One of America's most flamboyant private residences lies in the woods of northwest New Jersey. It's the personal vision of artist and craftsman Ricky Boscarino and reflects his eccentric world view.
Boscarino found early fame nearly 30 years ago as a maker of "RoachArt," dioramas of the universally despised pests in familiar tableaus such as at a bowling alley or eating "The Last Supper."
He expanded his art to life-like cockroach jewelry, still a prime source of income for him, and he now includes butterflies, ladybugs, scarab beetles and other insects on his works. He has jewelry lines depicting animals, kitchen objects, garden tools and other common items.
His biggest art project is his home.
He named it Luna Parc, after a small amusement park near Rome. He paid $90,000 in 1989 for a hunting cabin on five acres that had been abandoned for about 10 years. Ever since, he pursued the resurrection of the derelict house in his own idiosyncratic way while adhering to the local building codes.
"My friends thought, 'What's he doing? This is crazy,'" said Boscarino. "It needed so many repairs."
It also needed insulation, new windows, plumbing and heating and all sorts of other improvements.
A notable thing about the construction is the sheer labor he expended. Everywhere in the 2,800 square-foot house and surroundings, there's evidence of the toil he has put in to bring the project to life.
In the bathroom alone, he cemented nearly a million pieces of broken tile and stone onto the walls and floor. There's a large mosaic wave sweeping across one wall.
A garden wall is an amusing melange of shapes, images and patterns. Building eaves and gables are framed in intricate scroll-saw work. Color splashes everywhere.
"If you keep moving non-stop for 23 years, this is what happens," said Boscarino. "I'm obsessive by nature and I have really good skills. I took on one project after another."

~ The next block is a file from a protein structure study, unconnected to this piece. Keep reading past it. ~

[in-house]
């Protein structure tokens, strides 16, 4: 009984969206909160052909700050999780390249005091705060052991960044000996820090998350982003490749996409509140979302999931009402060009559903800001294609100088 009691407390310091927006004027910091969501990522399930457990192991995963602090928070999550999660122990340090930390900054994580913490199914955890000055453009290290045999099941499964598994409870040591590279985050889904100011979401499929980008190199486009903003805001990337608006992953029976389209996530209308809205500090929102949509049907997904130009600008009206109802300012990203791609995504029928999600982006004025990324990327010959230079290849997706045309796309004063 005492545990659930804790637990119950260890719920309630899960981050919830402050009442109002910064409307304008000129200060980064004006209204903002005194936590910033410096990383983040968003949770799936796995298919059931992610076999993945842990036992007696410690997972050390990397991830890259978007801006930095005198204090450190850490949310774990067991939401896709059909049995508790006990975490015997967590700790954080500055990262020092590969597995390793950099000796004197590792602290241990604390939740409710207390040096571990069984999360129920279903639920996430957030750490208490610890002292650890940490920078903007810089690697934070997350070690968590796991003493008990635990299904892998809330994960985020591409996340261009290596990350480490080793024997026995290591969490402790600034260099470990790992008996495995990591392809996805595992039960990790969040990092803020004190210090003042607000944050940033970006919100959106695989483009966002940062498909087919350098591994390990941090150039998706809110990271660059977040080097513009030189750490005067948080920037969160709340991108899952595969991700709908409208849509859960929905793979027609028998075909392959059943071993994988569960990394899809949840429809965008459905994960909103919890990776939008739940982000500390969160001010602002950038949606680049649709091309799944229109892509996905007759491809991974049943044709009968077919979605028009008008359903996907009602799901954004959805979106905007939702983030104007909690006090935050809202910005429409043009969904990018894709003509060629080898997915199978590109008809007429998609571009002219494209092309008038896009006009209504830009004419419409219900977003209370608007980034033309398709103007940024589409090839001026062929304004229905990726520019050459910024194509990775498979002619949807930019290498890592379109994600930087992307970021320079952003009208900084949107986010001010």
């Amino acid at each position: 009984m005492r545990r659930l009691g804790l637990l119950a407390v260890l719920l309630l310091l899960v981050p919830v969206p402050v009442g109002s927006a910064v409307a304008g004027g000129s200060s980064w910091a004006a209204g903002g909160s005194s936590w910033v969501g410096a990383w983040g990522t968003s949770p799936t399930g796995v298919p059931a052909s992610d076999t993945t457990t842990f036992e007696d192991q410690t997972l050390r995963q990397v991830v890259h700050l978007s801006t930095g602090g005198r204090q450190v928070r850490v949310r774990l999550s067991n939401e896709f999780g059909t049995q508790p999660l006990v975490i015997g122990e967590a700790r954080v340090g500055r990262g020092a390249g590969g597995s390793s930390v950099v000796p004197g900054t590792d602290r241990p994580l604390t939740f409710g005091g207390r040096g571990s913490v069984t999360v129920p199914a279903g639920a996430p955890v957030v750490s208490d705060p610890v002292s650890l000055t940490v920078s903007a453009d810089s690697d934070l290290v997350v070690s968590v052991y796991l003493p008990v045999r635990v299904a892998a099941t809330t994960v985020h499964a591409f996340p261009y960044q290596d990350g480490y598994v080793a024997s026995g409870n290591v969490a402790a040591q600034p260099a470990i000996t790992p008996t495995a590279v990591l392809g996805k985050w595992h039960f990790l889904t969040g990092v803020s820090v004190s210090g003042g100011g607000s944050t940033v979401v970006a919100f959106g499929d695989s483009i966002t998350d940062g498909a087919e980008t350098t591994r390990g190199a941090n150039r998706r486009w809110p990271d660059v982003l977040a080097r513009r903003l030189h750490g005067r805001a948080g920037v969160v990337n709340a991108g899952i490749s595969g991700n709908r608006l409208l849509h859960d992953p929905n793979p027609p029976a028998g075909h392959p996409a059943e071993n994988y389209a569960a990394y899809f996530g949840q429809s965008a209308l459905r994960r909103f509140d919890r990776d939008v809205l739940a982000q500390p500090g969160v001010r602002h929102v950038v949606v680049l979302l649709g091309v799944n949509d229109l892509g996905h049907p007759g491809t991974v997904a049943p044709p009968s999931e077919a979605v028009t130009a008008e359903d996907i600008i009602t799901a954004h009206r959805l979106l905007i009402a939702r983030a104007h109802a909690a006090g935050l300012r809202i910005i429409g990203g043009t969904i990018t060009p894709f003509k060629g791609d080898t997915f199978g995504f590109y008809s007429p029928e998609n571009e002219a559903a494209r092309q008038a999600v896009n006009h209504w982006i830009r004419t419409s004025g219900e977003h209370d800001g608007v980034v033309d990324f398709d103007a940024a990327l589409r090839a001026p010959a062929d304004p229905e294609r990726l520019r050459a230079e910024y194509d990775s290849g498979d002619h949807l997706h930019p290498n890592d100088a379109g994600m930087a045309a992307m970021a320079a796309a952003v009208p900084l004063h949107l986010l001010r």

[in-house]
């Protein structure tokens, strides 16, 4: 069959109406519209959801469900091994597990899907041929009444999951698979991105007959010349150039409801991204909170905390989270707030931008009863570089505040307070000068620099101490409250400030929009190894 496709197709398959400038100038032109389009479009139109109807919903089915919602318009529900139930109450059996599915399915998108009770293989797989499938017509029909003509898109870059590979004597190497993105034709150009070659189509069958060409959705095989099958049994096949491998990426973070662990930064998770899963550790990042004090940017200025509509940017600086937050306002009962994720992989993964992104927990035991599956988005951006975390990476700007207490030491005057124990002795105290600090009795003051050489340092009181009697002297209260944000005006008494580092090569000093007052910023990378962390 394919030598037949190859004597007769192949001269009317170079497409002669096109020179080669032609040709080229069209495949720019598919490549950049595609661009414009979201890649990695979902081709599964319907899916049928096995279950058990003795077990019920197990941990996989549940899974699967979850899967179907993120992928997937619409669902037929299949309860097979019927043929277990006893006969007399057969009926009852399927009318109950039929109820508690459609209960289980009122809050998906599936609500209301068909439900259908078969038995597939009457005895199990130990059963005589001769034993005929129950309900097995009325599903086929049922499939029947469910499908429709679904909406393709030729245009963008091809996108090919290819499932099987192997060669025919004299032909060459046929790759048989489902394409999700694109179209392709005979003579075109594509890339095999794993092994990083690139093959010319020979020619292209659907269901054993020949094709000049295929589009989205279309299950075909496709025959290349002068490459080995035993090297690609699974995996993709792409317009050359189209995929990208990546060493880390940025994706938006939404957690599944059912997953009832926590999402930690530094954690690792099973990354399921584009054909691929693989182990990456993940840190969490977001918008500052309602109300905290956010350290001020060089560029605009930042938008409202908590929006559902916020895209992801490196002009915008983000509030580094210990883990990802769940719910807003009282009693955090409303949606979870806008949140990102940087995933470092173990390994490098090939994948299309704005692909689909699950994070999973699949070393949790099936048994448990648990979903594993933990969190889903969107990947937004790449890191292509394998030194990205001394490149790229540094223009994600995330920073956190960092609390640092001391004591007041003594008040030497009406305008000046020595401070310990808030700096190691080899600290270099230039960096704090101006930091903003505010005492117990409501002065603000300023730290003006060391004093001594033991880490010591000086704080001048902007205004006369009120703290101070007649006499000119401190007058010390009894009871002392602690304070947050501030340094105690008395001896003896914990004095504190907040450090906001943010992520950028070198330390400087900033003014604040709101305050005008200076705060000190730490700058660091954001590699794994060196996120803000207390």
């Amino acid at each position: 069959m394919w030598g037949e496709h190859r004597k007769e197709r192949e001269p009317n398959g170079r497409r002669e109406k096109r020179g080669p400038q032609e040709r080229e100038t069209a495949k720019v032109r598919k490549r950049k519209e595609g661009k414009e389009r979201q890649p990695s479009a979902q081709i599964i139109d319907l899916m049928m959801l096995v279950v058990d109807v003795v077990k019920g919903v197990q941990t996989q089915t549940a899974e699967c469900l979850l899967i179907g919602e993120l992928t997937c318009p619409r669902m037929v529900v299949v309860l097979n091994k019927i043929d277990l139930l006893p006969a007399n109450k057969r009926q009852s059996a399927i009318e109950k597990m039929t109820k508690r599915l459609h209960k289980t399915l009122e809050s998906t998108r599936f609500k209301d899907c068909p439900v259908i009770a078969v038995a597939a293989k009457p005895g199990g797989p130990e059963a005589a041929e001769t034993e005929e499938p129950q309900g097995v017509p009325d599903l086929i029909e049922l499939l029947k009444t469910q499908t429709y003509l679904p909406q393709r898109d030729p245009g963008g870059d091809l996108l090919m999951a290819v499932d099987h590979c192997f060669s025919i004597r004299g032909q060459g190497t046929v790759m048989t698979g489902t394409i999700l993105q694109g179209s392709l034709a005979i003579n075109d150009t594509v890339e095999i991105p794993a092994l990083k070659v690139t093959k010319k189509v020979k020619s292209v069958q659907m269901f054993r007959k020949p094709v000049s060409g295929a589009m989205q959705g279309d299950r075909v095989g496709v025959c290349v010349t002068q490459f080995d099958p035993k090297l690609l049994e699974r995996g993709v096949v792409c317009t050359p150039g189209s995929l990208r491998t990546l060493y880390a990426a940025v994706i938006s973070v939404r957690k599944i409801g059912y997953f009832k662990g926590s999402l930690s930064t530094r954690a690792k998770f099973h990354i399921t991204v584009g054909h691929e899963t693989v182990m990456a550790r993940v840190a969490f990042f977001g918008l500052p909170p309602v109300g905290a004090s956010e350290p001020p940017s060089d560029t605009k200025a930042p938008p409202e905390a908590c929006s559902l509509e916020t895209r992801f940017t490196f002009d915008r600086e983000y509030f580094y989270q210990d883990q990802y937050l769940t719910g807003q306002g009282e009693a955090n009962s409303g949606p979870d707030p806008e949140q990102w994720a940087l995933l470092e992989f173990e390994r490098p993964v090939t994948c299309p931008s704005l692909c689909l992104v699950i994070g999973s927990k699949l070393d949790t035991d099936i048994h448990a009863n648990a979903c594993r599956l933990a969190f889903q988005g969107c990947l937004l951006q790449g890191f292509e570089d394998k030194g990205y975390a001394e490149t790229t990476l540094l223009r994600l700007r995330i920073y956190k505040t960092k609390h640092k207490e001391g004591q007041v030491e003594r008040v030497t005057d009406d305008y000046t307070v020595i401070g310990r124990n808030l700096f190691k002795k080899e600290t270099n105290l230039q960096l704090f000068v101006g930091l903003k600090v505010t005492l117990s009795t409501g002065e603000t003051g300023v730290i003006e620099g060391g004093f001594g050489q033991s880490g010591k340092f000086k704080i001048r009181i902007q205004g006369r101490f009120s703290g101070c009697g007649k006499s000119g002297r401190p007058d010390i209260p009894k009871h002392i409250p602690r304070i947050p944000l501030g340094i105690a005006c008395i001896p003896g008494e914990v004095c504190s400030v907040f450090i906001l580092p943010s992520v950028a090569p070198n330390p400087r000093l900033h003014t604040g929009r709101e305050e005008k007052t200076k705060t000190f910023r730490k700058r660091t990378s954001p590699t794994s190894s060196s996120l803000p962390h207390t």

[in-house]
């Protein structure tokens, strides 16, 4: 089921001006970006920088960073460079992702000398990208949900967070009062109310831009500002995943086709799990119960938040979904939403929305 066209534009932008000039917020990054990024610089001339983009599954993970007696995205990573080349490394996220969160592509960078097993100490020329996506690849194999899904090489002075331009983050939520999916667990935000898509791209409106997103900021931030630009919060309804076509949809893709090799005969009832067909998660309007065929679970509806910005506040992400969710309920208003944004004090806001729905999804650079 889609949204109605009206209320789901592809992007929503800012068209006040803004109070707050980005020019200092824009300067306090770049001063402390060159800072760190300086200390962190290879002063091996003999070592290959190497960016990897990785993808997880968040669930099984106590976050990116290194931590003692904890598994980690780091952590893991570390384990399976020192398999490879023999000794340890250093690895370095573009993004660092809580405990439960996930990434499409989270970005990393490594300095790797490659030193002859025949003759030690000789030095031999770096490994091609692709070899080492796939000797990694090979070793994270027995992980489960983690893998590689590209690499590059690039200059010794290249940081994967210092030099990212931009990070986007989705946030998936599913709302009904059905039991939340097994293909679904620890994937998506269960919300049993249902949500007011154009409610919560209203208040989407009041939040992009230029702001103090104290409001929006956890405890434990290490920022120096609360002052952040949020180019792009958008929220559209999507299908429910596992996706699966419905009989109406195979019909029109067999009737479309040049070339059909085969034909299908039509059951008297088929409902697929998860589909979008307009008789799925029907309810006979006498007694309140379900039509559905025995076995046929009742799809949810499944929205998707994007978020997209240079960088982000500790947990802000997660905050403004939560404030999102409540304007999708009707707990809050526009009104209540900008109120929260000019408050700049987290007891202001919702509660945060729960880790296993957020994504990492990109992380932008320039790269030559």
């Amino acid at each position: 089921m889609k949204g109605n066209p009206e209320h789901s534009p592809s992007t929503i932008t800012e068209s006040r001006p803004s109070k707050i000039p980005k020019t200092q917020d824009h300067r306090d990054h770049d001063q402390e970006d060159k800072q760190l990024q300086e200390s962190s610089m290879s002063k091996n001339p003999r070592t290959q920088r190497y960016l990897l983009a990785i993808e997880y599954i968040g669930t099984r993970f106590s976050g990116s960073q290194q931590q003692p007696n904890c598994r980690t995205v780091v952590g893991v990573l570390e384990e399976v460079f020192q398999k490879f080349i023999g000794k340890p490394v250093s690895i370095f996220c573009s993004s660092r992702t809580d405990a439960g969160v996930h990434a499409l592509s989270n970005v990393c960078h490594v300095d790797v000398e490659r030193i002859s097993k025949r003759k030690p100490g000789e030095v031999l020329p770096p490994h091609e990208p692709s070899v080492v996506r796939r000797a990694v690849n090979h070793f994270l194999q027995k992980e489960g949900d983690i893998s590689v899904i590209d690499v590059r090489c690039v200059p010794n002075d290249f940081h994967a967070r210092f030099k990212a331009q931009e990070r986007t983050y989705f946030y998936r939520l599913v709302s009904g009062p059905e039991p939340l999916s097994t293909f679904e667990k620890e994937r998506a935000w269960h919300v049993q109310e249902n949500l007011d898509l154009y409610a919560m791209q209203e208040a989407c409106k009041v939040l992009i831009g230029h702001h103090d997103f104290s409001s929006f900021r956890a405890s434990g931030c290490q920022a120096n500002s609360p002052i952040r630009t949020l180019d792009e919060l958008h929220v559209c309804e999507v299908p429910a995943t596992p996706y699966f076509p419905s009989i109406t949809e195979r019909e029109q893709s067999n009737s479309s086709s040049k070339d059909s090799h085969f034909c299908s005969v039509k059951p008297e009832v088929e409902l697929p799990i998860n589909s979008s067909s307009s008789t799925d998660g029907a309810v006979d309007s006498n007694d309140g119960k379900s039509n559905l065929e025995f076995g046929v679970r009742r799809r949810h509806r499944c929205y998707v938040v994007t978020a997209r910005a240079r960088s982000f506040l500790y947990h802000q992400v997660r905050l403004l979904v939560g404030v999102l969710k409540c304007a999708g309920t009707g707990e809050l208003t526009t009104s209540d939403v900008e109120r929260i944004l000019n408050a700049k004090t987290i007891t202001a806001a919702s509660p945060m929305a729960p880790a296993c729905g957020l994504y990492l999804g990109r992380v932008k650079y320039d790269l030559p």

The grounds are studded with Boscarino's sculptures. Many incorporate found objects, like blue ice tea bottles, while other are cast in concrete. One statue pays homage to a dearly departed pet; it features a cat in a ballet pose atop a bowling ball.
He credits his talents and interests to his family, who were artisans in Italy, "going back to the Medicis," he said.
For generations everyone in his family knew how to build things and work with all sorts of materials. His two sisters are both artists. His family members have worked on the house.
Much of decoration and art is playful, like license plate shingling on exterior walls or the wine cork walls in the kitchen. Much of it is undeniably beautiful.
"When people come here and are inspired, that's a compliment to me," he said.
He figures to make what he calls his "project" a lifetime job. He pays for it with sales of his jewelry, sculpture and ceramics, and calculates that he has sunk perhaps $1.5 million into the effort.
Boscarino hopes to live to be 106, and judging how youthful he looks at age 51, that seems attainable. He says if he's able to work on the home another 55 years, it still wouldn't be finished.
"When I check out, the project will be done," he said.